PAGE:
The high centre console and shapely, high-rise dashboard look familiar, but the instruments aren’t, while the material quality and integrity of the smaller fixtures is a real improvement. Where plain, cheap buttons, stalks, levers and switchgear dragged the DB9 down, you find mostly solid, grained, expensive-feeling fittings.
A satin-finish aluminium look is common to much of the trim, although not all of it benefits from the same authentic cool metallic feel.
But overall, the perceived cabin quality is many times better than that of its predecessor, and Aston’s newly developed skill with leather is impressive.
Instead of the fly-off manual handbrake sited outboard of the driver’s seat (as has been common to Astons for decades), you now get an automatic parking brake – which does rob the car of a little sense of occasion.
There’s a close cluster of column stalks sprouting on the left of the steering wheel, exactly as you’d find them on, say, a Mercedes-Benz C-Class.
There are no stalks at all to the right of the wheel, this being where Mercedes would locate its gear selector lever, whose purpose, in an Aston, is accomplished via the Park, Reverse, Neutral and Drive buttons on the centre stack.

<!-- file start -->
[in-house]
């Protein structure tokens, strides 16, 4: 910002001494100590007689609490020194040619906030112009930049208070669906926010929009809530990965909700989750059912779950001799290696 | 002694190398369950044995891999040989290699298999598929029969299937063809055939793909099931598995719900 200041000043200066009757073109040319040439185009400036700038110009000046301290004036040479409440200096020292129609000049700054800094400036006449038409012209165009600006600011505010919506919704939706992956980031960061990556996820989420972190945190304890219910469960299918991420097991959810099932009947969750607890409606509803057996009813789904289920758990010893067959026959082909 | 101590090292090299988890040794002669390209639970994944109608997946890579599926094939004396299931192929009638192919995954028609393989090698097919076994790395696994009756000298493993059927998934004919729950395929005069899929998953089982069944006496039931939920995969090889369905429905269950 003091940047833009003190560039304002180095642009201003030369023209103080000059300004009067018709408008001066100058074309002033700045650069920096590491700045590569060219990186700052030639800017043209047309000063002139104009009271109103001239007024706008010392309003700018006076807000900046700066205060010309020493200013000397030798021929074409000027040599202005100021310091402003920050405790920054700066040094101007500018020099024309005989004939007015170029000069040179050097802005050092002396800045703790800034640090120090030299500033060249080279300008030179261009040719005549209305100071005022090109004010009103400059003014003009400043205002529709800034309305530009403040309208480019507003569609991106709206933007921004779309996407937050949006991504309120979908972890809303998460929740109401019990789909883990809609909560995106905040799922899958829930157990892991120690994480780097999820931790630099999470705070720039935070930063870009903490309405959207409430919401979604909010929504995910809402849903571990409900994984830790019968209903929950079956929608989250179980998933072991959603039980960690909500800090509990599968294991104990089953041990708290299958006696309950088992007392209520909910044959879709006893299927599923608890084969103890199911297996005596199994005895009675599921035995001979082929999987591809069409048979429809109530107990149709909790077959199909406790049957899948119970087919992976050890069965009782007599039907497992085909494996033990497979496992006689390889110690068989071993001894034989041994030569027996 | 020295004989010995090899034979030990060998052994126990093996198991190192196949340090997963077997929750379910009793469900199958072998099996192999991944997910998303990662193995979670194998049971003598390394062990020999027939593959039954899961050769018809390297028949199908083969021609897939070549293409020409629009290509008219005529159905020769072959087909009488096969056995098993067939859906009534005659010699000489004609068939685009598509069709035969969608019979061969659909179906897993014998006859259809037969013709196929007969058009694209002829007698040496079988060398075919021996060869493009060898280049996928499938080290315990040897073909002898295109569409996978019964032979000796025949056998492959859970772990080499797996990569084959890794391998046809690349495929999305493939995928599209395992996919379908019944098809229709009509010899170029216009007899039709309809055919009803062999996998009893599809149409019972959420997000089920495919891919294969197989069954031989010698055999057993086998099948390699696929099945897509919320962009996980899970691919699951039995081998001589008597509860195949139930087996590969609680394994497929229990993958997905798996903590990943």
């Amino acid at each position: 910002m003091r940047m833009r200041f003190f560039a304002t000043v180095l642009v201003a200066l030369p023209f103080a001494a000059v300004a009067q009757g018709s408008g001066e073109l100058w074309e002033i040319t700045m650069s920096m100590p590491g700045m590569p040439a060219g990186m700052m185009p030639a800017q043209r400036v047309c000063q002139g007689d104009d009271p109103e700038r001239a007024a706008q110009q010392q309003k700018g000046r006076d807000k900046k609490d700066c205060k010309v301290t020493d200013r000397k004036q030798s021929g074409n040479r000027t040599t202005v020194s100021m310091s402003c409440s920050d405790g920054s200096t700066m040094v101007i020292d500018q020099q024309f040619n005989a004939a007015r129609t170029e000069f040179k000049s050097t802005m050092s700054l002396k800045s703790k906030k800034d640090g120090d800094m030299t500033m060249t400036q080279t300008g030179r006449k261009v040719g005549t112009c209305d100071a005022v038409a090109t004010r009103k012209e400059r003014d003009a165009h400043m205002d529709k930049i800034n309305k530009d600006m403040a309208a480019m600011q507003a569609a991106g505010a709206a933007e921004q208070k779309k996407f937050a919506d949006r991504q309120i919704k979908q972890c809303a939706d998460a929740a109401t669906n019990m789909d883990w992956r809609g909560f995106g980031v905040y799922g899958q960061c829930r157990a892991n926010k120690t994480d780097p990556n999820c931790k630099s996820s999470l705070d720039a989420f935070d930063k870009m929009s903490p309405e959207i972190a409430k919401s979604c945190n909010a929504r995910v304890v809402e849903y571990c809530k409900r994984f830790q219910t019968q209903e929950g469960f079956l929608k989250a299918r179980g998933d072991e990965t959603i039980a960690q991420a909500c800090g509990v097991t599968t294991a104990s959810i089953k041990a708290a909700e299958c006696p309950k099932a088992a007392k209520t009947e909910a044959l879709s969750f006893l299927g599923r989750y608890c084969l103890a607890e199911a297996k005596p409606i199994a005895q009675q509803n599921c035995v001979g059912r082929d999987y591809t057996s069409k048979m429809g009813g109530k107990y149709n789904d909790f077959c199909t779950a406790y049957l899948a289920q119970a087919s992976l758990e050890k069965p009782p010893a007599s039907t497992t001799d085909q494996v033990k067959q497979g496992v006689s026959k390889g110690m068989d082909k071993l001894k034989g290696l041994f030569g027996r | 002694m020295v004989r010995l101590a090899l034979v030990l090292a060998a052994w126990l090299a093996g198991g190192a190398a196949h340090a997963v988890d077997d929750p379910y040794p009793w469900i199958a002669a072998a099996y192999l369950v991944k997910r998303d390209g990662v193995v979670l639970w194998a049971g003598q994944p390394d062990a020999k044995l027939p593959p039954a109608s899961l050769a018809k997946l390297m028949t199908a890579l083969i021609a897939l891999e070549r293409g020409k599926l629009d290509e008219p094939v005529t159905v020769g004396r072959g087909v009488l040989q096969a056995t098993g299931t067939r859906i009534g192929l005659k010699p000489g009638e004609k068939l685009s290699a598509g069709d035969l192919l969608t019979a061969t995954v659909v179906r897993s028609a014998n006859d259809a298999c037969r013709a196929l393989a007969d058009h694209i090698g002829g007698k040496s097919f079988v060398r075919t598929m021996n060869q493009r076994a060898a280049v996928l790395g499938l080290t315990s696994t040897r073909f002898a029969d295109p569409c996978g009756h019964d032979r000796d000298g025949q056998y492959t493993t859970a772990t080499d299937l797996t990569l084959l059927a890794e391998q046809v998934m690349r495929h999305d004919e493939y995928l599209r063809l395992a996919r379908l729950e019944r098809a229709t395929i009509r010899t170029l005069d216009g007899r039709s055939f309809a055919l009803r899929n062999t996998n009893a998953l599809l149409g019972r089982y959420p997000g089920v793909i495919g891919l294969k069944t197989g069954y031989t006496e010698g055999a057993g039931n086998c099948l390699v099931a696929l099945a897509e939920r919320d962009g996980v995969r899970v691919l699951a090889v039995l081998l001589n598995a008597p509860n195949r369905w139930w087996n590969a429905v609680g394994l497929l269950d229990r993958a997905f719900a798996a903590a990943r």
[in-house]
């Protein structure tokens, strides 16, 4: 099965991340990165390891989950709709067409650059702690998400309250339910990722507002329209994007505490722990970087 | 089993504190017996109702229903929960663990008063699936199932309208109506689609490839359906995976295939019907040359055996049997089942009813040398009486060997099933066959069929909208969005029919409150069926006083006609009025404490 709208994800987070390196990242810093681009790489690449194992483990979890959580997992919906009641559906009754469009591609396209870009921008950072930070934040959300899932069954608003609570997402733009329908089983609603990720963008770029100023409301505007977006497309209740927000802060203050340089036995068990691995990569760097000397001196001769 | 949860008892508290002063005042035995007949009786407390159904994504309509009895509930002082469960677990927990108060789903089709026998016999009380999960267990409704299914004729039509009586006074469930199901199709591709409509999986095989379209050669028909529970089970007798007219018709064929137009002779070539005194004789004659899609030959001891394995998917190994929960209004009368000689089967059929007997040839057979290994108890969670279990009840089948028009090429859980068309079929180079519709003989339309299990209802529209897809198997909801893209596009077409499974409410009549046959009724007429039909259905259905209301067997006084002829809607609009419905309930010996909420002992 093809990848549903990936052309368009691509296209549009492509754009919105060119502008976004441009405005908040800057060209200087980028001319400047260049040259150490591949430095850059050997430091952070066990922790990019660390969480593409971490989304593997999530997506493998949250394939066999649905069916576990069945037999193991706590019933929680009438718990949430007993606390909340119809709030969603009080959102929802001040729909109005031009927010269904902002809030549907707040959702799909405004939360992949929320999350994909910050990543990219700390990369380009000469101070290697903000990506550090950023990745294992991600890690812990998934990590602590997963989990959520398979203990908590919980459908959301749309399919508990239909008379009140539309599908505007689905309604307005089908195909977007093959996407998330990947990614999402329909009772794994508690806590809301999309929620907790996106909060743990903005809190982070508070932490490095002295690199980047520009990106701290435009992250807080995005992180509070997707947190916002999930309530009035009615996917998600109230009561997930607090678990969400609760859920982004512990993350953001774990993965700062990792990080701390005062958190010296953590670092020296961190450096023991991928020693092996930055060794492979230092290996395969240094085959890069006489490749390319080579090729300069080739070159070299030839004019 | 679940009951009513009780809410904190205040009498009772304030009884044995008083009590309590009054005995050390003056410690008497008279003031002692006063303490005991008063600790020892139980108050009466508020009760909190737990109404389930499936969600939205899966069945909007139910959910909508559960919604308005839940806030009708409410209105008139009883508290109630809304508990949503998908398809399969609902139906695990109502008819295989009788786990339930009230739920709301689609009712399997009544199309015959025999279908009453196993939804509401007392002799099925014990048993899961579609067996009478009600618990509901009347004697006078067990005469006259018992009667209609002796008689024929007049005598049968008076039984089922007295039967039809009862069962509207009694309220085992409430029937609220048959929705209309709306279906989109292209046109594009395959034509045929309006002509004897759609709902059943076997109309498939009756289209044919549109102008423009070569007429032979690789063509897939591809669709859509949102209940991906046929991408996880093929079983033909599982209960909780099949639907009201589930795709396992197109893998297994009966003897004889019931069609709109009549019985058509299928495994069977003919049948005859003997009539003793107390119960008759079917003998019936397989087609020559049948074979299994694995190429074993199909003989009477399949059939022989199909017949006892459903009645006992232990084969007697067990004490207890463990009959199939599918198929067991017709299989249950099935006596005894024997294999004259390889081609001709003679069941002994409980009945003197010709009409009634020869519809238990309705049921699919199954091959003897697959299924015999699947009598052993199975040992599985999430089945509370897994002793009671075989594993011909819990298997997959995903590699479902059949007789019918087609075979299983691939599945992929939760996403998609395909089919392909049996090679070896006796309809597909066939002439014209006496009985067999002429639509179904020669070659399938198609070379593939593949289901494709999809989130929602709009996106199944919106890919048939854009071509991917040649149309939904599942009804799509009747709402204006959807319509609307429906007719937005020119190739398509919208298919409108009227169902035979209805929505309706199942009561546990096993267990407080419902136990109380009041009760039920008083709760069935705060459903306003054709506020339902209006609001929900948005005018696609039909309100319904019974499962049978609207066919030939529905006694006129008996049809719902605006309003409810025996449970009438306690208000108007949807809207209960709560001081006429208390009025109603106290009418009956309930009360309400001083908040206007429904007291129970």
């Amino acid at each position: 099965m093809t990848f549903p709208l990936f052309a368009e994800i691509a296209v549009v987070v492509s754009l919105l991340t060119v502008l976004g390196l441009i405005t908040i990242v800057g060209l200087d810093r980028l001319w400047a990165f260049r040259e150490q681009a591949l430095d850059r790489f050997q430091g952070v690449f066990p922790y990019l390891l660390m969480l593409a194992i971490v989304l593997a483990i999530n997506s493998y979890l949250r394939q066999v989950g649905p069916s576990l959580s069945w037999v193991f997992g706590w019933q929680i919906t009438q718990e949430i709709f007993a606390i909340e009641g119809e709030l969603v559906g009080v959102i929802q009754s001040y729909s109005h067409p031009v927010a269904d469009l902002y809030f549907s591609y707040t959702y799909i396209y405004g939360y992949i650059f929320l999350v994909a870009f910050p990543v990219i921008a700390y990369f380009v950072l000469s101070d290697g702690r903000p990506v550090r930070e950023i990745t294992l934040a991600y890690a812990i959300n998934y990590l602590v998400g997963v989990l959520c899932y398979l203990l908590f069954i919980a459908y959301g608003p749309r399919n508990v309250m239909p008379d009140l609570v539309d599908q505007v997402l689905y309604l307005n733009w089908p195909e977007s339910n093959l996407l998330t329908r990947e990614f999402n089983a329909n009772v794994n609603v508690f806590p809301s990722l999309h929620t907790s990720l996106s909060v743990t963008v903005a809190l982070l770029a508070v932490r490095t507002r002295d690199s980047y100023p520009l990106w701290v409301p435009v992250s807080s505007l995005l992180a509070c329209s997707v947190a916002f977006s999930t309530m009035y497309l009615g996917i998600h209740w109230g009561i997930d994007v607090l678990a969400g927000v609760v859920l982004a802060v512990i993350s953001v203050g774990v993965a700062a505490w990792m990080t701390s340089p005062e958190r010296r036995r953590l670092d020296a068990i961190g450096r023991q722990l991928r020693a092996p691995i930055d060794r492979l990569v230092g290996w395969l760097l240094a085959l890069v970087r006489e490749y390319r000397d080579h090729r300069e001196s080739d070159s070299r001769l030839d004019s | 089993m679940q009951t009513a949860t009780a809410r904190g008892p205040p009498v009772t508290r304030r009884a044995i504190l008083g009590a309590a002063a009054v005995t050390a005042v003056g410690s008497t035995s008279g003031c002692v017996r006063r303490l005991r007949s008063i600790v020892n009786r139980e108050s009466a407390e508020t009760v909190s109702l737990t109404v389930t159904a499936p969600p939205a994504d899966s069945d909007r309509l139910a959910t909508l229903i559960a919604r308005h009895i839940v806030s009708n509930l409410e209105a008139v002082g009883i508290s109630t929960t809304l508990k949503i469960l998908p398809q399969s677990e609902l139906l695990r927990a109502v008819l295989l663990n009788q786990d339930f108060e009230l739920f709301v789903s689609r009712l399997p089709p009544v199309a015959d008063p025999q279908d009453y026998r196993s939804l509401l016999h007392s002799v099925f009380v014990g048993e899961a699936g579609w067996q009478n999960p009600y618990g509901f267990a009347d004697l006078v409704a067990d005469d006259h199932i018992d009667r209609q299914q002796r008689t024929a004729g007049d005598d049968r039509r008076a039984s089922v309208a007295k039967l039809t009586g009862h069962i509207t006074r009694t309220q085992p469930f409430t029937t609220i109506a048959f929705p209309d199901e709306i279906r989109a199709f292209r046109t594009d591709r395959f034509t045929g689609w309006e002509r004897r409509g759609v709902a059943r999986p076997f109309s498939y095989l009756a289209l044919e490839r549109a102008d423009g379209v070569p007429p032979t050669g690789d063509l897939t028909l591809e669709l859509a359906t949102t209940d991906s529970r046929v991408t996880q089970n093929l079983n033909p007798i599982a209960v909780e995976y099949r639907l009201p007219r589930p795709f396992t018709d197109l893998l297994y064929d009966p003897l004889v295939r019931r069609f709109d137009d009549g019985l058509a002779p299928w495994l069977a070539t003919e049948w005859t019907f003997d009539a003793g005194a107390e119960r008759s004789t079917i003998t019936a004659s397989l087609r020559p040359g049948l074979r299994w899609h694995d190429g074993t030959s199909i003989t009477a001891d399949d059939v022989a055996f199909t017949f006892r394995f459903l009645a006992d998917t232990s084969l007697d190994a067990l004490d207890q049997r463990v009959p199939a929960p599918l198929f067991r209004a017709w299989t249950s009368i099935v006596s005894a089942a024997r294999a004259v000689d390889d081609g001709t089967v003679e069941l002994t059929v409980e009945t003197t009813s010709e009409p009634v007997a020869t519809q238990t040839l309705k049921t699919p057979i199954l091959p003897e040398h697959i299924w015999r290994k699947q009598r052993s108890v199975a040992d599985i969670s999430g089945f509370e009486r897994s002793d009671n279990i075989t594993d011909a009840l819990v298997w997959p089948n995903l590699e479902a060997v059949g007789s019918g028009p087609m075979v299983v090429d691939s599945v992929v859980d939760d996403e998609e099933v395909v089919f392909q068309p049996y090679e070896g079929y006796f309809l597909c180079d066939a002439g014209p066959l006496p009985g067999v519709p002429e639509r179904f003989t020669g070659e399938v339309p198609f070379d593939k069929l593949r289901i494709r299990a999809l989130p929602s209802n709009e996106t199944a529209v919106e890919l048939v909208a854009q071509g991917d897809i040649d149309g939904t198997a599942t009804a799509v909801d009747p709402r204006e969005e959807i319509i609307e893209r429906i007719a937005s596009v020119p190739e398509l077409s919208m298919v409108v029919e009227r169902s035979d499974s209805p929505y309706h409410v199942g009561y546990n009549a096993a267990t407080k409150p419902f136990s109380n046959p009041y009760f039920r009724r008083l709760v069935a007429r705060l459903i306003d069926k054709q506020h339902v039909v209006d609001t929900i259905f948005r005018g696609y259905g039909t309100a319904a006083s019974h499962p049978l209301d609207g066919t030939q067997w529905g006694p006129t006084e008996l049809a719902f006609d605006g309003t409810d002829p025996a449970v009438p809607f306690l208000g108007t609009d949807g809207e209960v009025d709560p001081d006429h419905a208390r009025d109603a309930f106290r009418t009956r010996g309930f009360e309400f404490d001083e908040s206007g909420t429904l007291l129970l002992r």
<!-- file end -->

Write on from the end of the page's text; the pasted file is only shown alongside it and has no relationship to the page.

It’s clear that all of this Mercedes-sourced equipment hasn’t been easy to integrate, but the overall effect is well worth the effort.
Conscious of criticism of the DB9’s meagre ‘plus two’ occasional back seats, Aston has improved rear space – but not hugely. By reconfiguring the rear differential and fuel tank, occupant space has grown by a couple of inches on rear head room and more than three on leg room, Gaydon says.
Frankly, you’d still only recommend the back seats for very small adults or children, as is the way of things in the two-door GT class.